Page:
This is especially true when the dryness gets bad enough for reflex tearing to take over. Baseline tear production comes from small glands of Wolfring and Krause underneath the eyelids. Reflex tearing comes from the relatively giant lacrimal gland located above the eyeball. It exists to flood the eye when needed. Normal, walking-around, adequately lubricated eyes is the domain of baseline tear production. Watery, crying eyes because of an environmental allergen or a piece of dirt in the eye is the domain of reflex tearing.
When baseline tearing is impaired, reflex tearing will often take over to do slipshod job of trying to lubricate the eye. So I’ll often hear patients say, “My eyes aren’t dry. In fact, I have the opposite problem of tearing too much.” But that is precisely how we know their eye is very dry! Reflex tearing was never meant to handle normal lubrication of the eye’s surface. The only way to fix the problem is to convince patients to use treatments for decreased baseline tear production. And us LASIK surgeons can use all the help we can get in spreading the message that tearing is a symptom of that dryness, not a solution for it.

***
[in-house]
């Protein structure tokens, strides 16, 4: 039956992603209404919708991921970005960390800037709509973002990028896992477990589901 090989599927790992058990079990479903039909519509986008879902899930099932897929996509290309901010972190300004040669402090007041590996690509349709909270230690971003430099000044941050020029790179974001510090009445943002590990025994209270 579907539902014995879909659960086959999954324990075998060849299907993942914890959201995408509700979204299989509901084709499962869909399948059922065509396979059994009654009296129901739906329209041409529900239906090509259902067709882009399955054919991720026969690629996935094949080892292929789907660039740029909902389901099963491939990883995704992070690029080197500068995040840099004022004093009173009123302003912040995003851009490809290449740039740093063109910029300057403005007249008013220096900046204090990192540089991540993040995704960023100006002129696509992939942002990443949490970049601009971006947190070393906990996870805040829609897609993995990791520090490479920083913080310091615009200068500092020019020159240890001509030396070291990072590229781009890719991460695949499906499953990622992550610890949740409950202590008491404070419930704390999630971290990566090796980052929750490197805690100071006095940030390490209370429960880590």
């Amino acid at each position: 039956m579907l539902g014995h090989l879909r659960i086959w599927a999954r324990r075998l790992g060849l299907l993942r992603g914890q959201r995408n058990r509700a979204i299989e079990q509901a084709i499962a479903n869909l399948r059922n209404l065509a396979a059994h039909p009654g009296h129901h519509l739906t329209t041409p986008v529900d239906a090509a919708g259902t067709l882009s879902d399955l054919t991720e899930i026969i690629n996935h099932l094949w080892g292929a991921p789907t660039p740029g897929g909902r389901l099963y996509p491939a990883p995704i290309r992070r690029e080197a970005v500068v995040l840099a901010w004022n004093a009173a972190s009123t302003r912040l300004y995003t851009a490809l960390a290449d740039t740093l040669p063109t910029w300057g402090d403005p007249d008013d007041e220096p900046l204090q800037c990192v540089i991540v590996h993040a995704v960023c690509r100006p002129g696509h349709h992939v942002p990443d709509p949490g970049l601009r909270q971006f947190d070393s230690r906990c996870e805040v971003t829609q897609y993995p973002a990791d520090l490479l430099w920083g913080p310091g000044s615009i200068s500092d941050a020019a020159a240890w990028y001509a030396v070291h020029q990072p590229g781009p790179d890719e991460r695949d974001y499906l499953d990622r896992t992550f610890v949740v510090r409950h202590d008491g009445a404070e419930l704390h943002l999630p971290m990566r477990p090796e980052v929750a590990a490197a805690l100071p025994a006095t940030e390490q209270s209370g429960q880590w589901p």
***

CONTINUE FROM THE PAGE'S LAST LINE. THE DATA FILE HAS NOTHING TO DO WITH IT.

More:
In summary, it’s hard to treat a condition that feels like a mystery. And dryness after LASIK feels (or looks) mysterious for most patients. The first and most important step is helping people understand the cause of their problems. After that, helping fix the issue becomes much more straightforward.
Frontline treatment for post-LASIK dryness
I’m always a little self-conscious when telling people to use artificial tears. It feels like such a homespun, uneducated solution to their problem. That feeling is amplified by the fact that most patients are only half-convinced that dryness is the cause of their problem. I can’t count how many times someone has stared at me incredulously when I tell them that the solution to their eyes watering is to use more artificial tears.